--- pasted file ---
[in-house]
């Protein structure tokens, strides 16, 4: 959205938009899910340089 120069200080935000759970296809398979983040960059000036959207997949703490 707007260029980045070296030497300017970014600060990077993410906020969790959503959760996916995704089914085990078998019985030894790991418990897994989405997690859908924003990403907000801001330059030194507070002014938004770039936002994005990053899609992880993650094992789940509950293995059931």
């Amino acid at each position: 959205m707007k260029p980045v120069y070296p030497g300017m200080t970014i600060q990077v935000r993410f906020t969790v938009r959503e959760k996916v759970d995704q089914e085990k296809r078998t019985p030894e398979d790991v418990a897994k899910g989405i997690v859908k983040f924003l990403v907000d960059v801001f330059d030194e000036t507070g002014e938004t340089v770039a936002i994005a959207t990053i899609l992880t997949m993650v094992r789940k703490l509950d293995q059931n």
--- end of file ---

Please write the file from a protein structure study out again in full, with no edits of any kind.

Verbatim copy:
[in-house]
């Protein structure tokens, strides 16, 4: 959205938009899910340089 120069200080935000759970296809398979983040960059000036959207997949703490 707007260029980045070296030497300017970014600060990077993410906020969790959503959760996916995704089914085990078998019985030894790991418990897994989405997690859908924003990403907000801001330059030194507070002014938004770039936002994005990053899609992880993650094992789940509950293995059931």
């Amino acid at each position: 959205m707007k260029p980045v120069y070296p030497g300017m200080t970014i600060q990077v935000r993410f906020t969790v938009r959503e959760k996916v759970d995704q089914e085990k296809r078998t019985p030894e398979d790991v418990a897994k899910g989405i997690v859908k983040f924003l990403v907000d960059v801001f330059d030194e000036t507070g002014e938004t340089v770039a936002i994005a959207t990053i899609l992880t997949m993650v094992r789940k703490l509950d293995q059931n």